03:59 - 04:21

So the first thing that's going to be kind of the crux, or the critical part, of your week. {The thing} that everything's going to kind of revolve around will be those experiments. The purpose of these experiments during the logic stage years is to give the students an opportunity to interact with science through inquiry-based methods. We're going to ask a question and they're going to answer it.

04:21 - 04:56

This will allow the students to experience science firsthand in real world scenarios, to see science face-to-face, to build their problem-solving skills, and to practice using the basics of the scientific method. These experiments are going to be a little bit more involved than the demonstrations that you did during the grammar stage years. The students will move from this position of watching you demonstrate the hands-on science aspect to really being the driving force through being the one who is doing the experiment or doing the hands-on science.

04:56 - 05:18

So this is a process. It's not going to happen overnight, but slowly we'll be teaching them to begin to take the reins of their own education and this will happen over the whole stage. So during these logic stage years, you're going to be moving from this demonstrator to more of an advisor type-role and then you'll also be asking them to write a little bit more detail in their lab reports.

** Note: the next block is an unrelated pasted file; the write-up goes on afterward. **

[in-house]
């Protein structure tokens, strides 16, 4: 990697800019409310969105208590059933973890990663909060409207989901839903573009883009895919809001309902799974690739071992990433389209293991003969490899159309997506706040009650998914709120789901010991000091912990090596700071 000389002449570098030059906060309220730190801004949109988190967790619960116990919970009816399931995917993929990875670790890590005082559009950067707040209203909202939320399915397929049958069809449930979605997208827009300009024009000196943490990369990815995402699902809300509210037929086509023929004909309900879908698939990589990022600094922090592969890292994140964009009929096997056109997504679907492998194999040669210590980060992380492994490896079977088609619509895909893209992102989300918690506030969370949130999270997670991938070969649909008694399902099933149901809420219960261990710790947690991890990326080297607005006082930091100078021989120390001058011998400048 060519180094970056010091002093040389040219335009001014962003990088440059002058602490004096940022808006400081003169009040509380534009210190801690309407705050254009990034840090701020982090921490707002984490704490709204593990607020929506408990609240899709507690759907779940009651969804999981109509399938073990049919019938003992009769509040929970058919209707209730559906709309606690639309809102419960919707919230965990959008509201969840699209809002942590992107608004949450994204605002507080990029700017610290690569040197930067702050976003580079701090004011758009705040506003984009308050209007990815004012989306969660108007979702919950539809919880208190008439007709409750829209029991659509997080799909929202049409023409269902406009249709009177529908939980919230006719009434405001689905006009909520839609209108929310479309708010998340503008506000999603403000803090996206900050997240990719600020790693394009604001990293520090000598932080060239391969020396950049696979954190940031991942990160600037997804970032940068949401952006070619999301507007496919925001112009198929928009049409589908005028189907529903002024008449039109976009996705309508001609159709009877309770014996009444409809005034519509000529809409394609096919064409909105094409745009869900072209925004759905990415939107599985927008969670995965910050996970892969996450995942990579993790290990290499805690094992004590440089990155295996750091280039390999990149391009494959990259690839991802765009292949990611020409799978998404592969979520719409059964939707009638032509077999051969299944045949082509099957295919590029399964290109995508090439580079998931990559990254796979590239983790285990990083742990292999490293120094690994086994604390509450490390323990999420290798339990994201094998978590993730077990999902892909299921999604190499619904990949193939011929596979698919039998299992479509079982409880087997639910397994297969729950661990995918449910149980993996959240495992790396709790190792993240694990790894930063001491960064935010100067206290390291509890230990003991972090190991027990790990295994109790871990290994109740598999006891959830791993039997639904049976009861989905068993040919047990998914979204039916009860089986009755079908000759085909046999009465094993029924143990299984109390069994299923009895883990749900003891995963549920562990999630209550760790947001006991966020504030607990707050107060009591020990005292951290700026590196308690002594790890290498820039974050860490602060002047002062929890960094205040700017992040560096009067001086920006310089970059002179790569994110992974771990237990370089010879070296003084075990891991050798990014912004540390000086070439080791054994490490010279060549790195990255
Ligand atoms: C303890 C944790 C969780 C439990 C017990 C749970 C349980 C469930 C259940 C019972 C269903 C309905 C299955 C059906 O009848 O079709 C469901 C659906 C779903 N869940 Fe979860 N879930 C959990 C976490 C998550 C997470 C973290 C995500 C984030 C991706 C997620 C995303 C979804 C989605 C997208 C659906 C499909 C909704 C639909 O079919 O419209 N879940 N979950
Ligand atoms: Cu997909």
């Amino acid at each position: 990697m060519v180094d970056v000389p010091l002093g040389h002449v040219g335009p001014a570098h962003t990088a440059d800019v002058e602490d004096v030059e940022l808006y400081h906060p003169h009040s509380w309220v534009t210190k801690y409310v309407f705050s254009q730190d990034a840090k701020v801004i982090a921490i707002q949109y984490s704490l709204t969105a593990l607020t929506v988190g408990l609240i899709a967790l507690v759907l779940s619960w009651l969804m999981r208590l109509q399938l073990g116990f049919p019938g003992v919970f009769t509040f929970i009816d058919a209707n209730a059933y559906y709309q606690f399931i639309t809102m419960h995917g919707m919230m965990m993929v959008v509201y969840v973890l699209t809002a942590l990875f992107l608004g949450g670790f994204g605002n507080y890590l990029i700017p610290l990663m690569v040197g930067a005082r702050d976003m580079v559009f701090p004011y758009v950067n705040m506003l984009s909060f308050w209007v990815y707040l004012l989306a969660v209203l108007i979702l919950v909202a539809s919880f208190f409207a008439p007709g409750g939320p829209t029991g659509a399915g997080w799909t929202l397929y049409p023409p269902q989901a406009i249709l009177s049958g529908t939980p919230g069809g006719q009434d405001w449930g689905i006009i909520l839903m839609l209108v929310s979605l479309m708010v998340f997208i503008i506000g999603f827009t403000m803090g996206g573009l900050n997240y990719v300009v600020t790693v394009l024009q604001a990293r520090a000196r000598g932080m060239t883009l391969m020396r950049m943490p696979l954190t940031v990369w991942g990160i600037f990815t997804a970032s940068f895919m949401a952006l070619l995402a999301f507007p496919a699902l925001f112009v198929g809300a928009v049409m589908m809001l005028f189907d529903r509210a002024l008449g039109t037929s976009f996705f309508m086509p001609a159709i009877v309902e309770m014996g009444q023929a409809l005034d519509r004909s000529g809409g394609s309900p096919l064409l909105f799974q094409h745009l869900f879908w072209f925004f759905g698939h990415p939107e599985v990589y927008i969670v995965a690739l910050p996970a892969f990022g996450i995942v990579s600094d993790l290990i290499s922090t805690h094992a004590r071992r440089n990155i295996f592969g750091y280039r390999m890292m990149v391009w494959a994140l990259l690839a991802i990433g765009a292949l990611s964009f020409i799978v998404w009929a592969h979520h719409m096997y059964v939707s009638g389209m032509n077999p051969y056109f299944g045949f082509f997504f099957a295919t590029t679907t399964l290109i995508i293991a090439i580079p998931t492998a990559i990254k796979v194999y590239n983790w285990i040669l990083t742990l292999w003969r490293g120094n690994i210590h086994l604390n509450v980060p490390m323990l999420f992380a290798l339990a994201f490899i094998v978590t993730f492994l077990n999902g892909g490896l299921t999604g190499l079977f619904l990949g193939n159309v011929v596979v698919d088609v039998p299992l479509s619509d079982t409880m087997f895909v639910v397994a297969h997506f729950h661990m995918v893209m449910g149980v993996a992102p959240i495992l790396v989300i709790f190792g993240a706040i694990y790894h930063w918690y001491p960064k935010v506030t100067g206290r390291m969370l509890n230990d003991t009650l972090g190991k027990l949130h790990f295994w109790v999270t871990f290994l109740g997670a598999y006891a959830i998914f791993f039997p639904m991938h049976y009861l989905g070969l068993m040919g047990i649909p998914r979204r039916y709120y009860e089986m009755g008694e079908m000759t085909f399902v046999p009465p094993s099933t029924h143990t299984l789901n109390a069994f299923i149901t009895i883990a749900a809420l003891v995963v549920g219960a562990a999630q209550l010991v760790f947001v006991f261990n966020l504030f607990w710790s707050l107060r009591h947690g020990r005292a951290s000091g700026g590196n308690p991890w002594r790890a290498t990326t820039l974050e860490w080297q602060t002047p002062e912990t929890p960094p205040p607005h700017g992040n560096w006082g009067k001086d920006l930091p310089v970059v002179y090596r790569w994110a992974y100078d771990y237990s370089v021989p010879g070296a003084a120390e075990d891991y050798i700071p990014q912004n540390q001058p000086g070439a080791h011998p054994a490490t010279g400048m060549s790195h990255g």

05:19 - 05:43

It was fun. It's not going to be enough for a conclusion during the last two years. So they'll be growing in their demonstration of the knowledge that they have science and being able to communicate that knowledge. So along with those experiments, you'll have information. You want to feed them with scientific information. And you could do this, again, through reading those visually appealing children's encyclopedias.

05:43 - 06:09

Things that are more on their level, that they're going to be more difficult than what they read from in the grammar stage years. Then you're also going to make sure that they're doing vocabulary - if you didn't do that during the first year, and then you're also going to be doing diagrams or sketches of what they've seen. You're still going to be reading from those encyclopedias or textbook, if you find that they appreciate that material better or absorb information from a textbook better.

06:10 - 06:32

You will definitely, during these years, be discussing that material with them. You're going to ask them questions like, what did you learn about why is this this way? How do we know about this? You know, those types of questions. We don't want to ask just questions that help them to clarify the facts. But we also want to have things that help to demonstrate their understanding of the material. This discussion time